EXTRACURRICULAR INVOLVEMENT IN COLLEGE: ITS EFFECT ON ACADEMIC SUCCESS, MENTAL AND SOCIAL HEALTH, AND PREPAREDNESS FOR LIFE AFTER GRADUATION
PublisherThe University of Arizona.
RightsCopyright © is held by the author. Digital access to this material is made possible by the University Libraries, University of Arizona. Further transmission, reproduction or presentation (such as public display or performance) of protected items is prohibited except with permission of the author.
AbstractWith many jobs, internships, and higher degree seeking programs requiring students to have some form of experience to be considered “well rounded,” many students are involved in extracurricular activities. However, previous studies report mixed findings regarding the impact of extracurricular involvement on student academic success. This study provides new data related to extracurricular involvement and its impact on various metrics, such as academic performance, mental and social health, and preparedness for life after graduation. The data in this study were collected using a Qualtrics survey that was sent to undergraduate students at the University of Arizona. Interestingly, students who reported 16–30 hours of extracurricular involvement each week were found to have higher GPAs (0.3125 points higher on average) compared to those who were not involved in extracurricular activities. However, students who were involved for less than 5 hours per week and those involved for 5 to 10 hours per week did not show a significant difference in GPA compared to those who were not involved. Furthermore, students involved in extracurriculars self-reported a stronger confidence in several transferable skills compared to their uninvolved peers, suggesting that involvement in extracurricular activities during undergraduate study may aid a student as they transition to postgraduate life (joining the workforce, continuing their education, etc). Many students also reported feeling stressed consistently throughout the semester, with stress levels reported at varying degrees. However, the survey data did not find a significant difference in the levels of stress experienced by involved students compared to their uninvolved peers. Taken together, the survey results suggest extracurricular involvement to any degree allows undergraduate students to feel better prepared for life after college and does not negatively impact academic success.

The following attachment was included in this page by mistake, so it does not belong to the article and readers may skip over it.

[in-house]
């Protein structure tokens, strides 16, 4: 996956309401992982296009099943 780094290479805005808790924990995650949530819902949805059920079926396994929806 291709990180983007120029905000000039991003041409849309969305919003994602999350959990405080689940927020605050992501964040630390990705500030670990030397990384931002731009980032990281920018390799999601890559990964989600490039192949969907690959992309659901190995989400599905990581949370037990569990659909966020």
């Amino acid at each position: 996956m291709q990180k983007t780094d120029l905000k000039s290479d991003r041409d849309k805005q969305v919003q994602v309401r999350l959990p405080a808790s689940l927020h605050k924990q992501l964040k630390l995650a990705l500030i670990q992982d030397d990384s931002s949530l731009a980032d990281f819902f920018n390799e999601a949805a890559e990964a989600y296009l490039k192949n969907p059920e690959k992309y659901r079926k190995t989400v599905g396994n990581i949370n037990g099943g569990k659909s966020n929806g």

Degree ProgramPhysiology and Medical Sciences